HTML5 Semantic Tags

How to use the new HTML5 tags to produce more semantic and useful markup.

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HTML5 added several new functional and semantic tags.

The new semantic tags were added because the old HTML4 standard basically assumed that each page was a single entity about a single topic. In the real world, that's just not true so it makes sense to divvy up the page according to which sections and pieces of it mean different things.

This is useful to you the developer because it allows you to write markup for subsections of the page independently from the enclosing document (allowing easy re-use). It's useful to users with accessibility needs and search engines because it helps them parse the meaning of each part of the page more effectively.

In this lesson, we'll cover the new sectioning elements and other semantic tags provided by HTML5. Though it may seem a bit unnecessary now to use these in place of traditional tags, building good semantic pages is part and parcel of being a professional developer.

Let's See Those Diagrams Again

As a quick review, here are the diagrams from before. First, the traditional vs HTML5 page structure:

HTML5 blog index page structure with sectioning elements

...then the structure of a specific post:

HTML5 blog post page structure with sectioning elements

What Are Semantic Tags?

Semantic tags are essentially just <div> elements that wrap particular types of content on the page. They are not required but help the browser, assistive devices, and search engines determine what the structural outline of the page actually looks like.

Using the following elements well will force you to think more logically about exactly what kinds of information are being displayed and where.

Sectioning Elements

Sectioning Elements are a specific category of semantic tags, like the original <body> tag, which define discrete new Sections of your page. Each of them helps create a new "node" in the document outline created by the browser, and sort of acts like a nested document-within-the-document.

<section>:

A section is a new thematic grouping of content on the page, e.g. chapters of a displayed book or subsections of an article. Each section can have it's own heading hierarchy (allowing you to actually have multiple <h1>'s on the page). The browser basically thinks of each section as a new document. See the note in the next section about this

A real-world example would be the Sports or Entertainment sections of a newspaper.

<article>:

A self-contained composition that could potentially be re-published independently. Like a <section>, it allows you to define a new hierarchy. This is handy if you're inserting things like blog posts or articles into an existing template since you don't need to worry about matching the post's header levels with those of the main page template (ie. you're no longer afraid of doubling up the page's <h1> tag). See the note in the next section about this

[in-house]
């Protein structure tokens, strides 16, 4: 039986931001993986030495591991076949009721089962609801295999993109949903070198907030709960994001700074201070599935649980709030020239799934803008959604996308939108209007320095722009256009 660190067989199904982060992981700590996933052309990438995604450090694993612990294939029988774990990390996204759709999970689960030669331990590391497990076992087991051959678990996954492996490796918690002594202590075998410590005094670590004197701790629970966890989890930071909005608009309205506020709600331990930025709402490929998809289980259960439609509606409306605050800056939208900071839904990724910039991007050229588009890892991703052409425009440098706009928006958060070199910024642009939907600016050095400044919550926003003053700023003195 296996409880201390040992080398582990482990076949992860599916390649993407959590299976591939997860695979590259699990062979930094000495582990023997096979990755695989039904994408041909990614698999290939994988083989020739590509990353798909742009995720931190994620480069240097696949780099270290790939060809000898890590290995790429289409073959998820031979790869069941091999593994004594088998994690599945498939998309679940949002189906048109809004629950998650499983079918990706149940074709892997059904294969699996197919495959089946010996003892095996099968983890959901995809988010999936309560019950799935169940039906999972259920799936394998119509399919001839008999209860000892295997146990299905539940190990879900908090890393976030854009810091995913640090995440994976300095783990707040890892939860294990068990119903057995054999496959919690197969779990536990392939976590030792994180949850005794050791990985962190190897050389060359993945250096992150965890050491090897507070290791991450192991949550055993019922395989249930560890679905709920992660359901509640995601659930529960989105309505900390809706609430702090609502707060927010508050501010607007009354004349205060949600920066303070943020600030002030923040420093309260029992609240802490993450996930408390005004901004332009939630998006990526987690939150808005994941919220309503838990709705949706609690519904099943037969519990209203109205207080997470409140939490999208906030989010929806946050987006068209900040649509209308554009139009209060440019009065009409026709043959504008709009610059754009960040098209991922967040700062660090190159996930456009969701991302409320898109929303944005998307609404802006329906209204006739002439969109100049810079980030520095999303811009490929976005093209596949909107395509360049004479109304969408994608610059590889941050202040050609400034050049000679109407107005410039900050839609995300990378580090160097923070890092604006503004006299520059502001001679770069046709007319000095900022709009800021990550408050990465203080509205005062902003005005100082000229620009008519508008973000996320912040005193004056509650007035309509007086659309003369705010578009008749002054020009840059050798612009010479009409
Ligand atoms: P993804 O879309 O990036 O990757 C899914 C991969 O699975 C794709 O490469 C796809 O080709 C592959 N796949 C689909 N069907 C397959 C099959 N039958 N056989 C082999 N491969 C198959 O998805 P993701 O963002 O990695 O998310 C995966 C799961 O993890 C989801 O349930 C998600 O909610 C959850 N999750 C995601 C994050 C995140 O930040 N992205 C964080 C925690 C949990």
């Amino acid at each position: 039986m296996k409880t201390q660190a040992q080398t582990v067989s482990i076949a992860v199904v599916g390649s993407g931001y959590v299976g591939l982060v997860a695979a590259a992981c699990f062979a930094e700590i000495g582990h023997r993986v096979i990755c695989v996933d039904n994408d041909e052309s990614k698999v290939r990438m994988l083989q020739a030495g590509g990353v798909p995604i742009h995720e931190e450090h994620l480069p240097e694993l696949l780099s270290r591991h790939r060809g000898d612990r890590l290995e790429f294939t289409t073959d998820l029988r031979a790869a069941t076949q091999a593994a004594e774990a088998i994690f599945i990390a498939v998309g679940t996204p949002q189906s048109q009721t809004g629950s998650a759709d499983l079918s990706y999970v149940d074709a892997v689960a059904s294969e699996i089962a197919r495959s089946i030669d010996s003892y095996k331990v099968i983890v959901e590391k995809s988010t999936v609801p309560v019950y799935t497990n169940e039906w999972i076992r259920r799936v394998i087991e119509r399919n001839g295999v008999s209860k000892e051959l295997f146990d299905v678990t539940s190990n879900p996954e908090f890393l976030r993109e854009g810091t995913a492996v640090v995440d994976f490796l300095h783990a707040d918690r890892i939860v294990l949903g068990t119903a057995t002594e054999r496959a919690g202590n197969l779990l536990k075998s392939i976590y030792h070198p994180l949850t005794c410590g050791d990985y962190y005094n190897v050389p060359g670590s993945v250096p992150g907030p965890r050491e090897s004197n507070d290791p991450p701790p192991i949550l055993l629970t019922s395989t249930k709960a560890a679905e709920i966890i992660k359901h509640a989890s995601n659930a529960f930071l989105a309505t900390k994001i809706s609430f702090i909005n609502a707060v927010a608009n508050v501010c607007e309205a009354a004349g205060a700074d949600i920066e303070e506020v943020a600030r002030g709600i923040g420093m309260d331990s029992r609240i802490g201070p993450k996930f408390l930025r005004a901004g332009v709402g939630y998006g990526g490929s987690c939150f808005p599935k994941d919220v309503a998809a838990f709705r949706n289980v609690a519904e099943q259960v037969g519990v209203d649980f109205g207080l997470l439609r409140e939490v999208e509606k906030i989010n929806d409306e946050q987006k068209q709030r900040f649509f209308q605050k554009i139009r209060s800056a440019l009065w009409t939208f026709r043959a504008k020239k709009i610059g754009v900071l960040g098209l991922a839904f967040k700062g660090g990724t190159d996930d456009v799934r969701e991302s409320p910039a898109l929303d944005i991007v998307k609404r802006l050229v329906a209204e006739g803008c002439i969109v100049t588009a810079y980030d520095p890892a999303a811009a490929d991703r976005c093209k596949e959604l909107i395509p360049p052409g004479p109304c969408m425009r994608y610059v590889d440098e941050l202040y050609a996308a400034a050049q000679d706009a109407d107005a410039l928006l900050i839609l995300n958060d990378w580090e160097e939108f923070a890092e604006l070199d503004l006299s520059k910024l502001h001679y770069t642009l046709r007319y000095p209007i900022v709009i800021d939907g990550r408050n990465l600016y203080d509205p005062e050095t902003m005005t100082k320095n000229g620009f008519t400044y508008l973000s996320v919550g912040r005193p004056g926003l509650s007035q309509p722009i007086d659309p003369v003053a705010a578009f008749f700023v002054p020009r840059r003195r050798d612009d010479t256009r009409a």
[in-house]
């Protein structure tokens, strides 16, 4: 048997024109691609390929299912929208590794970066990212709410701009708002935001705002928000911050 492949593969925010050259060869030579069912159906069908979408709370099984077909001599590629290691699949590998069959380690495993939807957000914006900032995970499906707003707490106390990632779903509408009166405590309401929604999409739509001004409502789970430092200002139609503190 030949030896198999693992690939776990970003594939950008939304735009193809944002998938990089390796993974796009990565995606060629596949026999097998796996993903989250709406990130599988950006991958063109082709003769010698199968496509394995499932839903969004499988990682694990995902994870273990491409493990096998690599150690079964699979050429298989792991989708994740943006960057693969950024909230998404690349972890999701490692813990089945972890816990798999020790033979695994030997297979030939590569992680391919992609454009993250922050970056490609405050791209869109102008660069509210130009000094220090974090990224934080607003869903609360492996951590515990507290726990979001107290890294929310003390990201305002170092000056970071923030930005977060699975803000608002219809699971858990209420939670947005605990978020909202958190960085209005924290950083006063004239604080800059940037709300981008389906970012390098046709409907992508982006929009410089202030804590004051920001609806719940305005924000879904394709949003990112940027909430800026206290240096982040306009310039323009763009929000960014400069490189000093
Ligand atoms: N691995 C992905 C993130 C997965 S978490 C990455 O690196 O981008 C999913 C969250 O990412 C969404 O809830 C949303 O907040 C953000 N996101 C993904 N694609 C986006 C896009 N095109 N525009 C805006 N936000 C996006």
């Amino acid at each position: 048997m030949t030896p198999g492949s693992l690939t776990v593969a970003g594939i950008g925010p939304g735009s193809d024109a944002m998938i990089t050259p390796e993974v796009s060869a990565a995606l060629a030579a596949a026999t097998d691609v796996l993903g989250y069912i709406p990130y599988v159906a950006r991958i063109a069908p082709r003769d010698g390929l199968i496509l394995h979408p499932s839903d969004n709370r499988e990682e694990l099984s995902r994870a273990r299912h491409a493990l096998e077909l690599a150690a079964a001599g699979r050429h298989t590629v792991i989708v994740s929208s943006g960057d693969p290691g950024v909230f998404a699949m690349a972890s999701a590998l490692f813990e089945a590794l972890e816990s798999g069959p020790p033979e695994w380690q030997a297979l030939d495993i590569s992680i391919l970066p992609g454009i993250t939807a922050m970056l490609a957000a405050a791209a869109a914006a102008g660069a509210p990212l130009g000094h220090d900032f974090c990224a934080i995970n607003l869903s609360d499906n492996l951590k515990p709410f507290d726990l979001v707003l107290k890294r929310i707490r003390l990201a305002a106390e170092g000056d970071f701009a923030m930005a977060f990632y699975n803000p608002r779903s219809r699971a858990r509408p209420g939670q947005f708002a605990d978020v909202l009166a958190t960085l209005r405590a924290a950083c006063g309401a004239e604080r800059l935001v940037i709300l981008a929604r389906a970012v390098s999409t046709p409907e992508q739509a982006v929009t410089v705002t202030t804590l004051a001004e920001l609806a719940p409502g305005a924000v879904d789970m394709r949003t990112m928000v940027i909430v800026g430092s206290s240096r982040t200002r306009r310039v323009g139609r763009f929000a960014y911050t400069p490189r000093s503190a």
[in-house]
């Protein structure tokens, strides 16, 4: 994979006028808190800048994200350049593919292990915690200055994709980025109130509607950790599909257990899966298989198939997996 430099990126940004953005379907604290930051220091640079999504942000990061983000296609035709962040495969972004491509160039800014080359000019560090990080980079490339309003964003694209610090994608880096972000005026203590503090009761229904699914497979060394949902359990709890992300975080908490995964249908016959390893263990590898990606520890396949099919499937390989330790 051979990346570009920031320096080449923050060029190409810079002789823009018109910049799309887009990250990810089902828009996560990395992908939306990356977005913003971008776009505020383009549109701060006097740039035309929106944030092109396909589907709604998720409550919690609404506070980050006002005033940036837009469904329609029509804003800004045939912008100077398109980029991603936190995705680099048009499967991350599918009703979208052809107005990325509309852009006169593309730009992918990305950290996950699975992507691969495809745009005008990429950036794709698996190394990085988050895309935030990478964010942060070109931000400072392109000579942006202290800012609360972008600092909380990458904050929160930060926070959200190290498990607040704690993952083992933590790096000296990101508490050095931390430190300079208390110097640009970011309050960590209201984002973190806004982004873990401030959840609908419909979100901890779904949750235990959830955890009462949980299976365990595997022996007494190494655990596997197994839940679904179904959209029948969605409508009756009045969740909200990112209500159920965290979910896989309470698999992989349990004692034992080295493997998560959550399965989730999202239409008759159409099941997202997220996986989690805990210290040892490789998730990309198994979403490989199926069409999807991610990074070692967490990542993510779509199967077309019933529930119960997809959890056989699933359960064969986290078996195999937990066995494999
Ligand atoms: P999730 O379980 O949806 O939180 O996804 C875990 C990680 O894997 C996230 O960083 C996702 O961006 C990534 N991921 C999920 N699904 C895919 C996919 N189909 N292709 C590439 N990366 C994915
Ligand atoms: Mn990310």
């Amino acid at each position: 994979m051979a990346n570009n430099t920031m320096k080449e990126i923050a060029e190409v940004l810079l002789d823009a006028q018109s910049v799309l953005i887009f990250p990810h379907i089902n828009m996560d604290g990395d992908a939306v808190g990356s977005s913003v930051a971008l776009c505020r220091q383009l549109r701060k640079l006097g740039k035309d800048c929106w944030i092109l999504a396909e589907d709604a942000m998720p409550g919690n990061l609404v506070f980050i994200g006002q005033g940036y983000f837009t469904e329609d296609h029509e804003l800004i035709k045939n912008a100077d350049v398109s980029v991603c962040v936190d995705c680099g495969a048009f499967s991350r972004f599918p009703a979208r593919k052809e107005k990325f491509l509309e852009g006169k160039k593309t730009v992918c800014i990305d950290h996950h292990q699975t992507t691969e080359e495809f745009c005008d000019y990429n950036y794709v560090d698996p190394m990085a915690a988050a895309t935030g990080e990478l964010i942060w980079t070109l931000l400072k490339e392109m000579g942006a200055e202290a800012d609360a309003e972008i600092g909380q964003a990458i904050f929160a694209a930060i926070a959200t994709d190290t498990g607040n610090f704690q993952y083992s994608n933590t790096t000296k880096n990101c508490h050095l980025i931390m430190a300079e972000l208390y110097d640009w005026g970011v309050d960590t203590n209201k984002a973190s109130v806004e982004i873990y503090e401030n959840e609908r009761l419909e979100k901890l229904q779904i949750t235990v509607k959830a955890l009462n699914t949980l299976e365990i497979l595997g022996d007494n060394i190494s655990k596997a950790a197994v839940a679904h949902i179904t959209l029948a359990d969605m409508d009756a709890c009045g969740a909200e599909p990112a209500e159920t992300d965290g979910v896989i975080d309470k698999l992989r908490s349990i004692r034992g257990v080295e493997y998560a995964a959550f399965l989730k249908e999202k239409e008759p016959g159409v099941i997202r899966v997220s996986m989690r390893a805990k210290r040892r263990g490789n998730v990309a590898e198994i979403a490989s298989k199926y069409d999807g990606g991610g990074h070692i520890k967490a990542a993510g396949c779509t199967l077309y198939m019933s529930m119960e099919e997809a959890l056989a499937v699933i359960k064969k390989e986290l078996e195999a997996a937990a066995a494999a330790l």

In the newspaper example, an <article> would, of course, define an article. Each article is self-contained and might be re-published on its own. Sometimes comments are also considered <article>'s when they can be republished independently.

<nav>:

A major navigation grouping of links on the page. Often the main navbar or nav grouping. Essentially, wherever you'd be tempted to write <div class="nav">.

<aside>:

Content that's tangential to the current flow, like what would normally be "pulled aside" and styled differently, e.g. a "Did you know?" box or an advertisement. It's considered "outside the content flow", which is why it gets treated separately.

Notes When Using Sectioning Tags

Because they're relatively new, it's worth clarifying a few useful points about sectioning your page.

Nesting Sections

Ready to go cross-eyed? You can potentially have a <section> wrap an <article> which contains multiple <section>'s of its own and that's fine (think back to the newspaper analogy above -- a long article might have subsections too!). You might even put <section>s within a <nav>.

The point is that tags defining new semantic areas of the page might naturally nest within each other in different ways, so don't let that bother you unless you're losing track of them.

Headers Within Sections

According to the spec, you should also have a proper heading hierarchy (e.g. <h1>, <h2>...) within each of the above-mentioned content-section tags. This helps search engines properly index the content of your page. Without being able to do this, your page's main <h1> is just assumed to represent the full contents of the page, whether that's the case or not (e.g. "The World's Greatest Blog" above doesn't represent the contents of the posts in any way).

You should, therefore, according to the spec, always have a "main" <h1> for the document and then one immediately atop each <article>, <section>, etc to define its label (if it has one).

BUT... as HTMLDog states (and Michael Alexander pointed out):